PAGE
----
By Michael E. Miller
By Allie Conti
By David Villano
By Jose D. Duran
By Michael E. Miller
By Allie Conti
By Kyle Swenson
By Luther Campbell
Our Bodies, Our Shopping Malls
As Jacob Bernstein's article "The Final Harvest" (May 14) detailed, developers, speculators, environmentalists, politicos, residents, and farmers all have an interest in the last major agricultural area of Dade County. But one major issue was not covered by even as much as a single sentence: the public's health and safety.
With more and more reports about improper growing methods and contamination involving imported fruits and vegetables, why don't we realize the importance of our locally grown crops, which adhere to proper growing practices and handling? What comes first -- strip malls, housing subdivisions, gas stations, and high-rises or public health and safety?
If we do away with more and more Dade County farms and greenery, are we not causing future problems of inestimable proportions? Yes, property owners have their rights, but how far can developers' wishes be allowed to proceed? We must have a meeting of the minds for all involved.
Ronald C. Rickey
Owing to a reporting error, "The Final Harvest" incorrectly stated that Homestead banker Bill Losner settled a legal dispute with a South Dade community activist by paying an undisclosed sum of money to the activist. The legal dispute was settled out of court but neither side would discuss the terms. New Times regrets the error.
Best Idiotic Prescription for Disaster
Despite having been chosen Best Place to Jet Ski, Blue Lagoon -- along State Road 836 near the airport -- is not a cool place to Jet Ski ("Best of Miami," May 14). The lagoon is a manatee zone. Last year a baby manatee was killed there by a Jet Ski. How about doing better research and finding places for Jet Skiers where they won't have a chance of ruthlessly running over one of the most gentle and endangered animals in Florida?
And in regard to Best Kids' Thrill, feeding manatees is against the law. If you're caught, you can be subject to a big fine. Most people throw pizza and junk food at the creatures, which endangers their health. Feeding manatees also causes them to become attached to and dependent on people, which is not a good thing if we are trying to save a species.
New Times reaches a lot of people. How about supporting the preservation and survival of the precious manatee instead of hastening their demise?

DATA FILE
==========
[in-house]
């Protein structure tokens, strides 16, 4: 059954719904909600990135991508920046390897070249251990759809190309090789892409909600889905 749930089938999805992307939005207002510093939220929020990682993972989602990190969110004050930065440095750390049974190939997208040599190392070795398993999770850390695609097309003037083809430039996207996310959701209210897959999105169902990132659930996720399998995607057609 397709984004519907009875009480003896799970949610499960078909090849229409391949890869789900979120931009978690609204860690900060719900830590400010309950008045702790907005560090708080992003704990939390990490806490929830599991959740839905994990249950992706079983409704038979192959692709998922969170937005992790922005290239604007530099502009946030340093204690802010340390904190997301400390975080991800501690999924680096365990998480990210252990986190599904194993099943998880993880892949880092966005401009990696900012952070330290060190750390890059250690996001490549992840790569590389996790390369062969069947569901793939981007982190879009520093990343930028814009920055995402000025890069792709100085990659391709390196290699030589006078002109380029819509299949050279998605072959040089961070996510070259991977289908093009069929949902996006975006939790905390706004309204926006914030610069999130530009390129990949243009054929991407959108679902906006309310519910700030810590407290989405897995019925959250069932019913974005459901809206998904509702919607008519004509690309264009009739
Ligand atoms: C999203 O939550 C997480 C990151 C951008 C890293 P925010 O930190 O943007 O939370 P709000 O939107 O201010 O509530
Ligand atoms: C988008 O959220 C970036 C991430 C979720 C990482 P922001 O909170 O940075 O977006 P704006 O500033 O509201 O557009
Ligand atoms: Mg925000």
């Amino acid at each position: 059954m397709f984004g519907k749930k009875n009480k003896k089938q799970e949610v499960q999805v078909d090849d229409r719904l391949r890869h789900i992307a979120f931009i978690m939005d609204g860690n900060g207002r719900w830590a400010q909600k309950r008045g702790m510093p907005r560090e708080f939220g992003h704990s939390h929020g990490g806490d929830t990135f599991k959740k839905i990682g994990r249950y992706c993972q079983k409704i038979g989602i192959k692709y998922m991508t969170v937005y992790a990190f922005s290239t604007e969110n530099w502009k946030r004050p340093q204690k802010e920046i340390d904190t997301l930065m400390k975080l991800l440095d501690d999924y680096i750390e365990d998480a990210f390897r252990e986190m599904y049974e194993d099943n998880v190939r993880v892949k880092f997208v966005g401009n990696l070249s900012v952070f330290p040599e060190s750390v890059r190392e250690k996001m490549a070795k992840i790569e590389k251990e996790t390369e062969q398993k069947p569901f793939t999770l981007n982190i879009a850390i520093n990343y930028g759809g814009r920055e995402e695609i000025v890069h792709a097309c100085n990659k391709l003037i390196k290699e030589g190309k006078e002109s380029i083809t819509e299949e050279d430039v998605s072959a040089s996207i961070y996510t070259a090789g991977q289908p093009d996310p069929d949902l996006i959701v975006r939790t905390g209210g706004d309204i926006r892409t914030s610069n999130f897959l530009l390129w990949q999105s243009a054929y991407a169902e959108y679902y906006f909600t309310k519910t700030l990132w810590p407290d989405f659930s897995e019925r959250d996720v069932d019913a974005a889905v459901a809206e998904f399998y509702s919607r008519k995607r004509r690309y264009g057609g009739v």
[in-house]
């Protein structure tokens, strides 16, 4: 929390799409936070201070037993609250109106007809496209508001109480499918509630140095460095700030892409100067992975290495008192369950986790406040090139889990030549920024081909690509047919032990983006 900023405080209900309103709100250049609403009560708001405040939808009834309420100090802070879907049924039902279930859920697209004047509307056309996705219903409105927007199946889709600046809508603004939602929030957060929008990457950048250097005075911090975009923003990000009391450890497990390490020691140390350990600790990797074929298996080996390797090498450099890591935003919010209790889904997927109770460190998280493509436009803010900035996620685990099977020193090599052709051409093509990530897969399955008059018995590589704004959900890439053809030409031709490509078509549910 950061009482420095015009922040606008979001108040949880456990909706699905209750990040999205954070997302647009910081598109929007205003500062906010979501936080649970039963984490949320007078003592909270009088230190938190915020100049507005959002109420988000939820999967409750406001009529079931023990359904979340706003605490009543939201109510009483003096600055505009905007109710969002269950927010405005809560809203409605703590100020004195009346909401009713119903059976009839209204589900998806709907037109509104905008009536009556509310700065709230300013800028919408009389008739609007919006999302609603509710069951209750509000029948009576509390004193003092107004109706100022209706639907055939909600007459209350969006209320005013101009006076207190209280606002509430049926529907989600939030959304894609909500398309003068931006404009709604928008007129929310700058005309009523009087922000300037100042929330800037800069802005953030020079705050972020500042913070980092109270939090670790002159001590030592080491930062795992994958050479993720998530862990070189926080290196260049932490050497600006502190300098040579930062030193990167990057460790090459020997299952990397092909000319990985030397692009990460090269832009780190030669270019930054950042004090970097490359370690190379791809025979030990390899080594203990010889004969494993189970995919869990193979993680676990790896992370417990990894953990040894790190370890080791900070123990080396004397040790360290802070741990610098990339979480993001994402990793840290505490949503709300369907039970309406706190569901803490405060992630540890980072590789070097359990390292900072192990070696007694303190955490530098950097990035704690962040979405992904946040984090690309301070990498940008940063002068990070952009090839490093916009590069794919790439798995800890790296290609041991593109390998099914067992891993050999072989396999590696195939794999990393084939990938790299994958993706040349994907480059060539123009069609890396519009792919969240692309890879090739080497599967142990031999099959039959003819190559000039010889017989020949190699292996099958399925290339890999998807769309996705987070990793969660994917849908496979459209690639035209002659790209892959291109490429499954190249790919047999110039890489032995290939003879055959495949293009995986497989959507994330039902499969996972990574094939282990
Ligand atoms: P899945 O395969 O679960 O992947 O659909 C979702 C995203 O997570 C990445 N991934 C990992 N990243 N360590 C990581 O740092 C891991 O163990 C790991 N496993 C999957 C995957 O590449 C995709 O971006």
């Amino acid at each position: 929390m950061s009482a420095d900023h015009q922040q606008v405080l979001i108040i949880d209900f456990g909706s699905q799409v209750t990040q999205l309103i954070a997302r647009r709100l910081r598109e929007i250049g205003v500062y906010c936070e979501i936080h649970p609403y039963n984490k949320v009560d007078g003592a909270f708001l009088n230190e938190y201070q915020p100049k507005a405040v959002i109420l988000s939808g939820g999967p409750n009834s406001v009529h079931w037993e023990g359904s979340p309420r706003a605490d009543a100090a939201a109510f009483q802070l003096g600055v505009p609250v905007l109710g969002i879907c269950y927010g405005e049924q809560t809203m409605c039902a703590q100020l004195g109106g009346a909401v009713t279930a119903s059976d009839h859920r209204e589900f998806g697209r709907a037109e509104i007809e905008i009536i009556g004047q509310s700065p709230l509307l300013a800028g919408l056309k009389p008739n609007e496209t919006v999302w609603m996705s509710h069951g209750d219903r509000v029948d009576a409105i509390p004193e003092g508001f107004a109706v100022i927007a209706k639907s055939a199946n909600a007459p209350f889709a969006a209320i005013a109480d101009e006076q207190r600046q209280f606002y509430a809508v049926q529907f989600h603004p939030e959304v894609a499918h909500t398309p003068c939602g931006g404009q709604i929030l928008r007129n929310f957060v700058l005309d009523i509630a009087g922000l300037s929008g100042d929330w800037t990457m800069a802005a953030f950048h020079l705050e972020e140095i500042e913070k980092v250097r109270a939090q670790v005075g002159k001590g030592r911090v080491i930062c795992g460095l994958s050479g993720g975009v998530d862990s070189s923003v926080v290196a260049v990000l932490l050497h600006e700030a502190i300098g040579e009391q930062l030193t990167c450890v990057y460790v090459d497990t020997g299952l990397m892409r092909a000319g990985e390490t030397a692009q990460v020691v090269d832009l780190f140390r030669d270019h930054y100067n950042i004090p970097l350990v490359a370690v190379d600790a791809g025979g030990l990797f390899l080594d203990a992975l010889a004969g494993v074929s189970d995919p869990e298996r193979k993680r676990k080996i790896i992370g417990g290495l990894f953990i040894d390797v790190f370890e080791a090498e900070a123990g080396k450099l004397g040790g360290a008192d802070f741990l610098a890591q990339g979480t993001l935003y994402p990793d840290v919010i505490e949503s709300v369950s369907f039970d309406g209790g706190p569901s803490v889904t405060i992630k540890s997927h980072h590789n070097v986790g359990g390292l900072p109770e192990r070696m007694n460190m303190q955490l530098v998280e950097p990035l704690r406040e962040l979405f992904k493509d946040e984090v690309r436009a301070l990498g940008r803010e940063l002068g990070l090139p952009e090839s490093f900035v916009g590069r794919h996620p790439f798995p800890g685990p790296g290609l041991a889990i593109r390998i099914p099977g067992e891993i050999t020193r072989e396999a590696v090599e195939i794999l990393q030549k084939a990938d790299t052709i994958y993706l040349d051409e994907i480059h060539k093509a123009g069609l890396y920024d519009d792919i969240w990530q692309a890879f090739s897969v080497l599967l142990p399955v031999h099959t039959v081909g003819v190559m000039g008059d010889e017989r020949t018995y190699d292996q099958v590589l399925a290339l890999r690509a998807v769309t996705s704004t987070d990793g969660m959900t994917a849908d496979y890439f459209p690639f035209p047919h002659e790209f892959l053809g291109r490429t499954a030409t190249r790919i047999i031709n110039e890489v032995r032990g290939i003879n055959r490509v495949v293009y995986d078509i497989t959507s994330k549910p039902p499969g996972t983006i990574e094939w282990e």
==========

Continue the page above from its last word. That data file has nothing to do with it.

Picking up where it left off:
Editor's note: We sheepishly acknowledge that Ms. Green is correct regarding the feeding of manatees, so we have removed the Best Kids' Thrill item from our Website, where the "Best of Miami" remains posted for a full year. Jet Skiing at Blue Lagoon is not illegal, although it seems that posted speed limits are frequently ignored. Next year we'll find another recommended locale for those who like it fast and loud.
He May Be a Bully, but He's Our Bully
Conspicuously missing in Ted B. Kissell's article about Miami-Dade Community College president Eduardo Padron was any mention of the reaction of the student body to Dr. Padrón's "students first" restructuring program ("Schoolyard Bully," May 7).
The primary purpose of a community college should be to satisfy the educational needs of its student body, not to provide a sheltered haven for academic egos. If Dr. Padrón's reforms of MDCC have succeeded in securing that institution's ability to continue to provide a first-rate education to its student body, then he should be commended for his efforts, regardless of the bruised feelings of a few disgruntled faculty politicians.
In a community accustomed to mediocrity and tepid political leadership, bold and decisive action in pursuit of outright excellence should be congratulated, not questioned.
Victor M. Diaz, Jr.
A Bully and a Half!
I thought Ted B. Kissell's story on Eduardo Padrón was outstanding. Calling Dr. Padron a bully was a huge understatement. I know this from firsthand experience.
I am the former sports information director for Miami-Dade Community College's Wolfson Campus. I left because of Dr. Padron. I saw one of the most successful intercollegiate sports programs in the nation get slashed faster than the Florida Marlins. Many individuals who had been there for more than ten or twenty years lost everything. The coaches at Miami-Dade dedicated their lives to the program and their athletes. Many of these individuals had families to support and had dedicated years to MDCC.